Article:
Harris, S. (2013, July 19). 5 important principles of effective infographics. In Search Engine Journal. Retrieved February 2, 2014, from http://www.searchenginejournal.com/5-important-principles-of-effective-infographics/65085/

Jenkins, S. (2013, August 29). Design aesthetics for web design. In lynda.com. Retrieved February 2, 2014, from http://www.lynda.com/Design-Design-Techniques-tutorials/Design-Aesthetics-Web-Design/114323-2.html?org=iu.edu

Open Source Alternatives to InDesign, Photoshop and Illustrator

*This is a follow-up to Blog #1 for R541 Instructional Development and Production Process, my graduate course with Indiana University-Bloomington’s Instructional Systems Technology program. 

I just spent a ridiculous amount of time trying to figure out how to download and run open source alternatives to Illustrator, Photoshop, and InDesign, but I prevailed! If you are a Mac user (and at this point I’m sure I could help my PC colleagues too) and interested in saving some money trying out new software for R541 (or any project for that matter), consider the following:

-Have you updated your OS to Mavericks? If so, Mavericks apparently wipes all X11 installation (what you need to run these programs) so be sure to download XQuartz.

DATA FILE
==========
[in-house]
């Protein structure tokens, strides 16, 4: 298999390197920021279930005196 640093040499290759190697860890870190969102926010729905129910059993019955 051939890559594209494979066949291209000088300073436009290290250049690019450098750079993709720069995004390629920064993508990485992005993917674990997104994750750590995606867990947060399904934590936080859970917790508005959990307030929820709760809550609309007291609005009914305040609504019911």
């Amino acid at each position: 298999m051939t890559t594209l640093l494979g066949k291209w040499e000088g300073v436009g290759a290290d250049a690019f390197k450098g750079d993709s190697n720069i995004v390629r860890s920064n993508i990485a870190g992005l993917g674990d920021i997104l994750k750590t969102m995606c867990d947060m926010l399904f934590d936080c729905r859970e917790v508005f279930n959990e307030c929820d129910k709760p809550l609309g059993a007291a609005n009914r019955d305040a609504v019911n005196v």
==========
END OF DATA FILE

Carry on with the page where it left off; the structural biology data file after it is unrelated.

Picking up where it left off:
-Once you download and install XQuartz, open it, close it, then restart your Mac to complete the install.  This is critical to the success of all the other programs running (and the step where I lost too many hours not doing this).  Open XQuartz again after the restart before downloading and running the other programs.

-For an open InDesign alternative, download Scribus 1.4.3.dmg drag the fountain pen icon to your app folder and launch. You’ll also need to download Ghostscript 9.10 in order to print whatever you create. Then check-out the Scribus wiki.

-For an open Photoshop alternative, download GIMP 2.8 10p2.dmg drag the canine icon to your app folder and launch. Then check-out the Meet the Gimp Collective Knowledge Wiki.  

-For an open Illustrator alternative, download Inkscape 48.2-1 Snowleopard dmg drag the ink icon to your app folder and launch. There is a lull when the program opens for the first time due to the font cache. Then check-out Inkscape wiki.

And in case you want to create some screencasts, try a free alternative to Camtasia by downloading the free version of Screencast-O-Matic.

Hope this helps! Feel free to add your new, favorite open source/free software in the comments.